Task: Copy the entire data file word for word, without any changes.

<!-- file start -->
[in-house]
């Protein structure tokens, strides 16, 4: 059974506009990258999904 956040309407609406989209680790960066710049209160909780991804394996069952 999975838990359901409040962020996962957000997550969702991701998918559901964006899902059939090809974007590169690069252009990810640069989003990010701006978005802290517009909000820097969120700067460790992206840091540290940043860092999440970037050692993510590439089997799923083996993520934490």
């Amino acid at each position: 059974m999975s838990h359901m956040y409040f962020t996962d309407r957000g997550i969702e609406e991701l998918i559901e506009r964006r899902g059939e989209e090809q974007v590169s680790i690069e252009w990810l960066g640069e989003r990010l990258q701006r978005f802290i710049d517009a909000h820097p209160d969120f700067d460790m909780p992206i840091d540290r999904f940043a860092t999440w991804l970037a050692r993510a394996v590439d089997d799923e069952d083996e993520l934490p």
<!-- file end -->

[in-house]
């Protein structure tokens, strides 16, 4: 059974506009990258999904 956040309407609406989209680790960066710049209160909780991804394996069952 999975838990359901409040962020996962957000997550969702991701998918559901964006899902059939090809974007590169690069252009990810640069989003990010701006978005802290517009909000820097969120700067460790992206840091540290940043860092999440970037050692993510590439089997799923083996993520934490």
């Amino acid at each position: 059974m999975s838990h359901m956040y409040f962020t996962d309407r957000g997550i969702e609406e991701l998918i559901e506009r964006r899902g059939e989209e090809q974007v590169s680790i690069e252009w990810l960066g640069e989003r990010l990258q701006r978005f802290i710049d517009a909000h820097p209160d969120f700067d460790m909780p992206i840091d540290r999904f940043a860092t999440w991804l970037a050692r993510a394996v590439d089997d799923e069952d083996e993520l934490p």